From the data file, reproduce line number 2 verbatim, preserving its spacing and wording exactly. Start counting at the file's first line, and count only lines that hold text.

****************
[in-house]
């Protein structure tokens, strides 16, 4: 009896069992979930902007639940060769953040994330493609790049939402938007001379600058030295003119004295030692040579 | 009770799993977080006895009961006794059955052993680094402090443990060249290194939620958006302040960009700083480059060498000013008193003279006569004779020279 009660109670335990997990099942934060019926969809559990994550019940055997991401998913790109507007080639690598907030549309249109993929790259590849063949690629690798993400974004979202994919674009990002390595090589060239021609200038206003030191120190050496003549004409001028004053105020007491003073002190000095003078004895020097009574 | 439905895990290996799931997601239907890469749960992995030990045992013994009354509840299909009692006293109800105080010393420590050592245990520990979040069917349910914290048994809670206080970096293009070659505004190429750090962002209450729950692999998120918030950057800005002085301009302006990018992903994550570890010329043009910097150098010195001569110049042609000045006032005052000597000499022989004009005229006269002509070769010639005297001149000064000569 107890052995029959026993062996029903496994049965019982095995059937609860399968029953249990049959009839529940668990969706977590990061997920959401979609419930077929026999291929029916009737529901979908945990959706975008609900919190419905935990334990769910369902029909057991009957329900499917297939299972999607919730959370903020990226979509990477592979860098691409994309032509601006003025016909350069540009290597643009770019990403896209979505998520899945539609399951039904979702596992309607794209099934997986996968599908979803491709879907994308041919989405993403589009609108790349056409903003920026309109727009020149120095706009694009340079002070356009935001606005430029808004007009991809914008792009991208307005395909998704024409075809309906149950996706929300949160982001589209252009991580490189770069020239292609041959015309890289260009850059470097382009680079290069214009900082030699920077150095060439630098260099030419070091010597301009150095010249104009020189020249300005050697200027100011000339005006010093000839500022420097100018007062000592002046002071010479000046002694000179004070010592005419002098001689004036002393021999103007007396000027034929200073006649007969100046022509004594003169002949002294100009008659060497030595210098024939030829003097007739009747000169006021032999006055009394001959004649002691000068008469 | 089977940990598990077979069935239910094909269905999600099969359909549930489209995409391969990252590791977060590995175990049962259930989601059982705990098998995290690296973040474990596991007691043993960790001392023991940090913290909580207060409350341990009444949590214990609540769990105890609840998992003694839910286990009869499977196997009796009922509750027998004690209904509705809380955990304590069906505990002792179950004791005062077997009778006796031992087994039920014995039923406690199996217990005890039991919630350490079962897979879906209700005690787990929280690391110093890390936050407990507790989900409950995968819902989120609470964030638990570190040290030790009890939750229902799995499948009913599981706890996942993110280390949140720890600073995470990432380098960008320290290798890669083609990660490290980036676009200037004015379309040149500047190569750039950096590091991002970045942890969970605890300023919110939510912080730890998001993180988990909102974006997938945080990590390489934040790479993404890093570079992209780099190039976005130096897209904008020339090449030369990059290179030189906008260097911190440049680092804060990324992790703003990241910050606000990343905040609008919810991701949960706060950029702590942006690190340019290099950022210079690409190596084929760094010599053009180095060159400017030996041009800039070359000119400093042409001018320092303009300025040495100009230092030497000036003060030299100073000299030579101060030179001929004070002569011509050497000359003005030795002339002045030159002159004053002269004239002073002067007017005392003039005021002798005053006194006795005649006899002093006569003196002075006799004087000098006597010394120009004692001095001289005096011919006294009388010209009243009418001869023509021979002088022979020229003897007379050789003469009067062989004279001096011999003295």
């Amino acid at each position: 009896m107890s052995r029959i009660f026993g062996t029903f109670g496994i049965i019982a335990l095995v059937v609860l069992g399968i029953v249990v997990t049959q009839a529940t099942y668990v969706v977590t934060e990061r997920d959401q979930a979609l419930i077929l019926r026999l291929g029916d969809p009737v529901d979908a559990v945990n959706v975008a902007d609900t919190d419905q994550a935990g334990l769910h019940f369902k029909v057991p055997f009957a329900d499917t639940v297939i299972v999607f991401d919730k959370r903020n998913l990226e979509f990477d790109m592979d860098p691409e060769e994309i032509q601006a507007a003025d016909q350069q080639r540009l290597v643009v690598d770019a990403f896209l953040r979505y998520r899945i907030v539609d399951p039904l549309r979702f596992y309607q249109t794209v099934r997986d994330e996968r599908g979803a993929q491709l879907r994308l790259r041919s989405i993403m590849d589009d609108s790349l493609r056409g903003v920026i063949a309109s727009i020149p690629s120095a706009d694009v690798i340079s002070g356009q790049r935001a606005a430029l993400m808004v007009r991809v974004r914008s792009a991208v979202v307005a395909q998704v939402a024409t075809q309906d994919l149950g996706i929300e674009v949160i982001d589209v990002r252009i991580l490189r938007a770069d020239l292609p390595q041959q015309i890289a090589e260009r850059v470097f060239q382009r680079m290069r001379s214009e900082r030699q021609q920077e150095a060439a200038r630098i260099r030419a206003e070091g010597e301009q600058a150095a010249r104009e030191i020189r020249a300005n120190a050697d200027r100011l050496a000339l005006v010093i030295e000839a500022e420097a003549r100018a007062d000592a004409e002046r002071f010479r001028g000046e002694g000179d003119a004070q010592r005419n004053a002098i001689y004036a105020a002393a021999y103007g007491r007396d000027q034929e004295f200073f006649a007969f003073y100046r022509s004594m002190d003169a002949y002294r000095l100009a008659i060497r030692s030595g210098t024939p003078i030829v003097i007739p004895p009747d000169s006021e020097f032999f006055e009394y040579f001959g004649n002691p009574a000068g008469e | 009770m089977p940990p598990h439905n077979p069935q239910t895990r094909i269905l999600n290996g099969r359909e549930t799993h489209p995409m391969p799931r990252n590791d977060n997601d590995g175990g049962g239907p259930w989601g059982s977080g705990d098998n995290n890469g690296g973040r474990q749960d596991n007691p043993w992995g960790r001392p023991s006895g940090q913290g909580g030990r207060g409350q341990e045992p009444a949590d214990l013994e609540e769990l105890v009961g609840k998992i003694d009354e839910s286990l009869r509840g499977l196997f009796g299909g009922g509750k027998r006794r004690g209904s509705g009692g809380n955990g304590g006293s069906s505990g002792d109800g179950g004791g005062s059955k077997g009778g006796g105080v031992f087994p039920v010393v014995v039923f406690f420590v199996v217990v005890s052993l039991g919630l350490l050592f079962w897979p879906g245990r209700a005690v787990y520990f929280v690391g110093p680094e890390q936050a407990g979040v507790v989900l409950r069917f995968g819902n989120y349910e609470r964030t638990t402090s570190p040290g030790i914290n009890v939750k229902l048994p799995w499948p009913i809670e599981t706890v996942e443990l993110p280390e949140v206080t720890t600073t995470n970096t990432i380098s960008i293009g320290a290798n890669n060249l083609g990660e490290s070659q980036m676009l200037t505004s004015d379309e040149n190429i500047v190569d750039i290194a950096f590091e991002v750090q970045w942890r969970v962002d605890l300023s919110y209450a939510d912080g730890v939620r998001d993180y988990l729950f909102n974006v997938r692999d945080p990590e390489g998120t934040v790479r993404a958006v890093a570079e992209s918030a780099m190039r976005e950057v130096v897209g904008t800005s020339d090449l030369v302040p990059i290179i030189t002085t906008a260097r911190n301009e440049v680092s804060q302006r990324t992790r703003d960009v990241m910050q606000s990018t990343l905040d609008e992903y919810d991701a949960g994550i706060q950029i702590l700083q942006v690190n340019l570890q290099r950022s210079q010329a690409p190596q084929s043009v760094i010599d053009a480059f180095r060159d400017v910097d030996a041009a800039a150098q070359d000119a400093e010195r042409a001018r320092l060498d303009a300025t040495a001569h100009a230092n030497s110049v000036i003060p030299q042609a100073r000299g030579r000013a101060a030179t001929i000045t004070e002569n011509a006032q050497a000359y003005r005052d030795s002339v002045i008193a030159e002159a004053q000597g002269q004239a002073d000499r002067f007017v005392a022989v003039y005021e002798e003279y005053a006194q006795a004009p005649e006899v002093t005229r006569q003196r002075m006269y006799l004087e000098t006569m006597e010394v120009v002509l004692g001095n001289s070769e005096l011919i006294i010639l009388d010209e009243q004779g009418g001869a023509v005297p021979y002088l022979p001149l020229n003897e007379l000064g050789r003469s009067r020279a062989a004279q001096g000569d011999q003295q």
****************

């Protein structure tokens, strides 16, 4: 009896069992979930902007639940060769953040994330493609790049939402938007001379600058030295003119004295030692040579 | 009770799993977080006895009961006794059955052993680094402090443990060249290194939620958006302040960009700083480059060498000013008193003279006569004779020279 009660109670335990997990099942934060019926969809559990994550019940055997991401998913790109507007080639690598907030549309249109993929790259590849063949690629690798993400974004979202994919674009990002390595090589060239021609200038206003030191120190050496003549004409001028004053105020007491003073002190000095003078004895020097009574 | 439905895990290996799931997601239907890469749960992995030990045992013994009354509840299909009692006293109800105080010393420590050592245990520990979040069917349910914290048994809670206080970096293009070659505004190429750090962002209450729950692999998120918030950057800005002085301009302006990018992903994550570890010329043009910097150098010195001569110049042609000045006032005052000597000499022989004009005229006269002509070769010639005297001149000064000569 107890052995029959026993062996029903496994049965019982095995059937609860399968029953249990049959009839529940668990969706977590990061997920959401979609419930077929026999291929029916009737529901979908945990959706975008609900919190419905935990334990769910369902029909057991009957329900499917297939299972999607919730959370903020990226979509990477592979860098691409994309032509601006003025016909350069540009290597643009770019990403896209979505998520899945539609399951039904979702596992309607794209099934997986996968599908979803491709879907994308041919989405993403589009609108790349056409903003920026309109727009020149120095706009694009340079002070356009935001606005430029808004007009991809914008792009991208307005395909998704024409075809309906149950996706929300949160982001589209252009991580490189770069020239292609041959015309890289260009850059470097382009680079290069214009900082030699920077150095060439630098260099030419070091010597301009150095010249104009020189020249300005050697200027100011000339005006010093000839500022420097100018007062000592002046002071010479000046002694000179004070010592005419002098001689004036002393021999103007007396000027034929200073006649007969100046022509004594003169002949002294100009008659060497030595210098024939030829003097007739009747000169006021032999006055009394001959004649002691000068008469 | 089977940990598990077979069935239910094909269905999600099969359909549930489209995409391969990252590791977060590995175990049962259930989601059982705990098998995290690296973040474990596991007691043993960790001392023991940090913290909580207060409350341990009444949590214990609540769990105890609840998992003694839910286990009869499977196997009796009922509750027998004690209904509705809380955990304590069906505990002792179950004791005062077997009778006796031992087994039920014995039923406690199996217990005890039991919630350490079962897979879906209700005690787990929280690391110093890390936050407990507790989900409950995968819902989120609470964030638990570190040290030790009890939750229902799995499948009913599981706890996942993110280390949140720890600073995470990432380098960008320290290798890669083609990660490290980036676009200037004015379309040149500047190569750039950096590091991002970045942890969970605890300023919110939510912080730890998001993180988990909102974006997938945080990590390489934040790479993404890093570079992209780099190039976005130096897209904008020339090449030369990059290179030189906008260097911190440049680092804060990324992790703003990241910050606000990343905040609008919810991701949960706060950029702590942006690190340019290099950022210079690409190596084929760094010599053009180095060159400017030996041009800039070359000119400093042409001018320092303009300025040495100009230092030497000036003060030299100073000299030579101060030179001929004070002569011509050497000359003005030795002339002045030159002159004053002269004239002073002067007017005392003039005021002798005053006194006795005649006899002093006569003196002075006799004087000098006597010394120009004692001095001289005096011919006294009388010209009243009418001869023509021979002088022979020229003897007379050789003469009067062989004279001096011999003295």